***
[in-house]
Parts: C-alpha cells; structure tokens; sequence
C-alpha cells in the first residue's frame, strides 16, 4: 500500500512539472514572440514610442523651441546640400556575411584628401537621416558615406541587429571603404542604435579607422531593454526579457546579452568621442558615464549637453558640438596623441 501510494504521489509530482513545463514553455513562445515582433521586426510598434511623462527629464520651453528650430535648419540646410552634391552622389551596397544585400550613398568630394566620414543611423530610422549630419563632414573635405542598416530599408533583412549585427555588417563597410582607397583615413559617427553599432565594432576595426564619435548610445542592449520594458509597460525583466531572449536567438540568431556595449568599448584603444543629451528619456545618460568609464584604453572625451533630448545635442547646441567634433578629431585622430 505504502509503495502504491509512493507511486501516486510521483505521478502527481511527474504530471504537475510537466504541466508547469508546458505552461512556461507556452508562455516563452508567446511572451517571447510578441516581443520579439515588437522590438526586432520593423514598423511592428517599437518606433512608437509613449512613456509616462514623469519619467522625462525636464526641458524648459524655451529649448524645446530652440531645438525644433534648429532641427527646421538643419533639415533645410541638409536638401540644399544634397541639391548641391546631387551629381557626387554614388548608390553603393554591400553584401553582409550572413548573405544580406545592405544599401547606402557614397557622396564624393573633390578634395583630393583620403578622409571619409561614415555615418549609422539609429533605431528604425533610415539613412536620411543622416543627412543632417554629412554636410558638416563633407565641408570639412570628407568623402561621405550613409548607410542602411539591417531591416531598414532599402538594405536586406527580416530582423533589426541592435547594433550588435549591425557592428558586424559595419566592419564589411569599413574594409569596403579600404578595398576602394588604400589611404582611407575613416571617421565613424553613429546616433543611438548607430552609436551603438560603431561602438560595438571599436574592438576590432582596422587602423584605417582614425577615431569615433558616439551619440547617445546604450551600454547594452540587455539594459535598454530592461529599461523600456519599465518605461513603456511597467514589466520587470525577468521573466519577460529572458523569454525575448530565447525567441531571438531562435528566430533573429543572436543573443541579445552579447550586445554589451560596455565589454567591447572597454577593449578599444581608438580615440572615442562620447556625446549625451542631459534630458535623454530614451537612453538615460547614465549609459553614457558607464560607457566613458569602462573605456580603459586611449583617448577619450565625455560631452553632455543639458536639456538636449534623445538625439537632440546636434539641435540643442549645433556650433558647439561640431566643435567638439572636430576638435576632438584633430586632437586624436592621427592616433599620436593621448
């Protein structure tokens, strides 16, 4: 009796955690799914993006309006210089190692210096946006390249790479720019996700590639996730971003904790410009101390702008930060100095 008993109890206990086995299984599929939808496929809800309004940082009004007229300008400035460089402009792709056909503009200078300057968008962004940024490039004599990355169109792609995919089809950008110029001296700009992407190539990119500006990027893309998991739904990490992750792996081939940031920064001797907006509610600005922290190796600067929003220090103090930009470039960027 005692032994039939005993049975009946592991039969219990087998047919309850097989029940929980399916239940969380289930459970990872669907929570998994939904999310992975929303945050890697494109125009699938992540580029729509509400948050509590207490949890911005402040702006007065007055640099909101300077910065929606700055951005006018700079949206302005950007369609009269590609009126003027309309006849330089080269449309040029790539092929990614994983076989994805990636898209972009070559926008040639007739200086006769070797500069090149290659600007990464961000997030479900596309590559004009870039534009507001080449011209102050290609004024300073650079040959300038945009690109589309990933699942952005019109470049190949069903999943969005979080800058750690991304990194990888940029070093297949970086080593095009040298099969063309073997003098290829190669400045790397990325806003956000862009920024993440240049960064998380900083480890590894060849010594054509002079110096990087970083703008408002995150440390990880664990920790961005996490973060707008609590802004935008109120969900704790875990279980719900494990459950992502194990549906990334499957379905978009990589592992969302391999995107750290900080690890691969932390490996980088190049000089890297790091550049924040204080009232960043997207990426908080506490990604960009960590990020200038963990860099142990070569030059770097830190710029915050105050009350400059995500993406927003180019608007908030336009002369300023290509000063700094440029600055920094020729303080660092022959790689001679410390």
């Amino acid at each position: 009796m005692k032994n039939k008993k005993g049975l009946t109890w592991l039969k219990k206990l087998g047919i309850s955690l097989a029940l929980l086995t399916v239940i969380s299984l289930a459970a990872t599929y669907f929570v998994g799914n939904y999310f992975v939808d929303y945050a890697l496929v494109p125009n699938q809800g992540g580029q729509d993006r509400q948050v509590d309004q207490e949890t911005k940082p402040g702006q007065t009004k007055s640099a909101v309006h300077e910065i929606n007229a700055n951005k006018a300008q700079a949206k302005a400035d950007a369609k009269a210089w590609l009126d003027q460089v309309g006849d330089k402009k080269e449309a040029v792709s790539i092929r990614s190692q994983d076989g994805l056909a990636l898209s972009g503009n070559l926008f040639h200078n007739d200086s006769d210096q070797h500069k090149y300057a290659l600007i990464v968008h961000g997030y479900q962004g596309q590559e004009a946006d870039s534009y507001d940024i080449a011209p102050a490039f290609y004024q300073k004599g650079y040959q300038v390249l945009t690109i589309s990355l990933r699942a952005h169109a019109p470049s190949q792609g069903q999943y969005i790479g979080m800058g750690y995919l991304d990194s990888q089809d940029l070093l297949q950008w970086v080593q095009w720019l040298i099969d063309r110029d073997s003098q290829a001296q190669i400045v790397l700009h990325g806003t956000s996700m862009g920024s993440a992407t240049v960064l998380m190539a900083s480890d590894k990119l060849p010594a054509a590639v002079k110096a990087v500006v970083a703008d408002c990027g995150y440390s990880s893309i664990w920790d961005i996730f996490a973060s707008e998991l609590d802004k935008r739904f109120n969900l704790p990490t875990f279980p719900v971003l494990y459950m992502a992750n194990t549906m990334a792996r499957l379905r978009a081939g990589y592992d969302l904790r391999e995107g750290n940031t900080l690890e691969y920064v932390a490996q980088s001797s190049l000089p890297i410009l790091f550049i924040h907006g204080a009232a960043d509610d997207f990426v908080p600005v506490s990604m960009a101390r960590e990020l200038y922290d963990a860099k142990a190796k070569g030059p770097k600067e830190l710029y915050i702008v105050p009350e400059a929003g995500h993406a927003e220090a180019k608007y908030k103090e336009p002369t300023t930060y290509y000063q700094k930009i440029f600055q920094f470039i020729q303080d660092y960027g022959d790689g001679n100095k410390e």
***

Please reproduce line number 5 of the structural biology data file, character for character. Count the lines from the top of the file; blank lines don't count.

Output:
């Amino acid at each position: 009796m005692k032994n039939k008993k005993g049975l009946t109890w592991l039969k219990k206990l087998g047919i309850s955690l097989a029940l929980l086995t399916v239940i969380s299984l289930a459970a990872t599929y669907f929570v998994g799914n939904y999310f992975v939808d929303y945050a890697l496929v494109p125009n699938q809800g992540g580029q729509d993006r509400q948050v509590d309004q207490e949890t911005k940082p402040g702006q007065t009004k007055s640099a909101v309006h300077e910065i929606n007229a700055n951005k006018a300008q700079a949206k302005a400035d950007a369609k009269a210089w590609l009126d003027q460089v309309g006849d330089k402009k080269e449309a040029v792709s790539i092929r990614s190692q994983d076989g994805l056909a990636l898209s972009g503009n070559l926008f040639h200078n007739d200086s006769d210096q070797h500069k090149y300057a290659l600007i990464v968008h961000g997030y479900q962004g596309q590559e004009a946006d870039s534009y507001d940024i080449a011209p102050a490039f290609y004024q300073k004599g650079y040959q300038v390249l945009t690109i589309s990355l990933r699942a952005h169109a019109p470049s190949q792609g069903q999943y969005i790479g979080m800058g750690y995919l991304d990194s990888q089809d940029l070093l297949q950008w970086v080593q095009w720019l040298i099969d063309r110029d073997s003098q290829a001296q190669i400045v790397l700009h990325g806003t956000s996700m862009g920024s993440a992407t240049v960064l998380m190539a900083s480890d590894k990119l060849p010594a054509a590639v002079k110096a990087v500006v970083a703008d408002c990027g995150y440390s990880s893309i664990w920790d961005i996730f996490a973060s707008e998991l609590d802004k935008r739904f109120n969900l704790p990490t875990f279980p719900v971003l494990y459950m992502a992750n194990t549906m990334a792996r499957l379905r978009a081939g990589y592992d969302l904790r391999e995107g750290n940031t900080l690890e691969y920064v932390a490996q980088s001797s190049l000089p890297i410009l790091f550049i924040h907006g204080a009232a960043d509610d997207f990426v908080p600005v506490s990604m960009a101390r960590e990020l200038y922290d963990a860099k142990a190796k070569g030059p770097k600067e830190l710029y915050i702008v105050p009350e400059a929003g995500h993406a927003e220090a180019k608007y908030k103090e336009p002369t300023t930060y290509y000063q700094k930009i440029f600055q920094f470039i020729q303080d660092y960027g022959d790689g001679n100095k410390e």